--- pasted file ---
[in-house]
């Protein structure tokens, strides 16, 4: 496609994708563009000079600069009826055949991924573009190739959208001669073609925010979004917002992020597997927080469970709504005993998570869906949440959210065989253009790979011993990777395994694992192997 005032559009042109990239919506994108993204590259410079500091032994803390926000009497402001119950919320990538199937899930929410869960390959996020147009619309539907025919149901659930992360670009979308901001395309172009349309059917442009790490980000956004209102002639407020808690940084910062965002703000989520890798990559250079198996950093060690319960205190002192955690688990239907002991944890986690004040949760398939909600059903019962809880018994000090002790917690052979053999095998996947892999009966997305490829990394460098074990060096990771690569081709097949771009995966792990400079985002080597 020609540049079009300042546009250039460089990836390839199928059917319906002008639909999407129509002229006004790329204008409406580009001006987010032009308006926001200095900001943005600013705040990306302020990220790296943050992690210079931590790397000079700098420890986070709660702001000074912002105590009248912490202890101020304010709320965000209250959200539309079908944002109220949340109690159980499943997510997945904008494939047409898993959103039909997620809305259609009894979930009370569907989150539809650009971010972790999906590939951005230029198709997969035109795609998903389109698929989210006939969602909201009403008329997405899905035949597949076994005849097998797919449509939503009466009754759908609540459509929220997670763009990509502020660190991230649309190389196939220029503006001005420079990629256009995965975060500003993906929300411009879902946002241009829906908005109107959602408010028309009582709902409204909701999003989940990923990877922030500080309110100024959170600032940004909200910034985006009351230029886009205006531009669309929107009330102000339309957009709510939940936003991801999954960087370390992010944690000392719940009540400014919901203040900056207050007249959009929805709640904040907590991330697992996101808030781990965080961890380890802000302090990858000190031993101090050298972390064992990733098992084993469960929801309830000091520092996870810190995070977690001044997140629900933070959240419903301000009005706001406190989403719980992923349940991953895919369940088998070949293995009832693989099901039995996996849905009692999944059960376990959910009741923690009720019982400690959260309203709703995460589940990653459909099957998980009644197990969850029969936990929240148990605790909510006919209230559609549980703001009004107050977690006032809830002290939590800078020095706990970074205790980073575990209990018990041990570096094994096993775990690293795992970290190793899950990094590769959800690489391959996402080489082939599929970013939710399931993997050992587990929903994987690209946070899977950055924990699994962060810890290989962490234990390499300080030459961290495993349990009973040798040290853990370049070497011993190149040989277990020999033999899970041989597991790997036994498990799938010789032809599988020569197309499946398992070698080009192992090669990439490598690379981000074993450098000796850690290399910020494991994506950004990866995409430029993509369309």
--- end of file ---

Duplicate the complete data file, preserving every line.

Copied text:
[in-house]
């Protein structure tokens, strides 16, 4: 496609994708563009000079600069009826055949991924573009190739959208001669073609925010979004917002992020597997927080469970709504005993998570869906949440959210065989253009790979011993990777395994694992192997 005032559009042109990239919506994108993204590259410079500091032994803390926000009497402001119950919320990538199937899930929410869960390959996020147009619309539907025919149901659930992360670009979308901001395309172009349309059917442009790490980000956004209102002639407020808690940084910062965002703000989520890798990559250079198996950093060690319960205190002192955690688990239907002991944890986690004040949760398939909600059903019962809880018994000090002790917690052979053999095998996947892999009966997305490829990394460098074990060096990771690569081709097949771009995966792990400079985002080597 020609540049079009300042546009250039460089990836390839199928059917319906002008639909999407129509002229006004790329204008409406580009001006987010032009308006926001200095900001943005600013705040990306302020990220790296943050992690210079931590790397000079700098420890986070709660702001000074912002105590009248912490202890101020304010709320965000209250959200539309079908944002109220949340109690159980499943997510997945904008494939047409898993959103039909997620809305259609009894979930009370569907989150539809650009971010972790999906590939951005230029198709997969035109795609998903389109698929989210006939969602909201009403008329997405899905035949597949076994005849097998797919449509939503009466009754759908609540459509929220997670763009990509502020660190991230649309190389196939220029503006001005420079990629256009995965975060500003993906929300411009879902946002241009829906908005109107959602408010028309009582709902409204909701999003989940990923990877922030500080309110100024959170600032940004909200910034985006009351230029886009205006531009669309929107009330102000339309957009709510939940936003991801999954960087370390992010944690000392719940009540400014919901203040900056207050007249959009929805709640904040907590991330697992996101808030781990965080961890380890802000302090990858000190031993101090050298972390064992990733098992084993469960929801309830000091520092996870810190995070977690001044997140629900933070959240419903301000009005706001406190989403719980992923349940991953895919369940088998070949293995009832693989099901039995996996849905009692999944059960376990959910009741923690009720019982400690959260309203709703995460589940990653459909099957998980009644197990969850029969936990929240148990605790909510006919209230559609549980703001009004107050977690006032809830002290939590800078020095706990970074205790980073575990209990018990041990570096094994096993775990690293795992970290190793899950990094590769959800690489391959996402080489082939599929970013939710399931993997050992587990929903994987690209946070899977950055924990699994962060810890290989962490234990390499300080030459961290495993349990009973040798040290853990370049070497011993190149040989277990020999033999899970041989597991790997036994498990799938010789032809599988020569197309499946398992070698080009192992090669990439490598690379981000074993450098000796850690290399910020494991994506950004990866995409430029993509369309």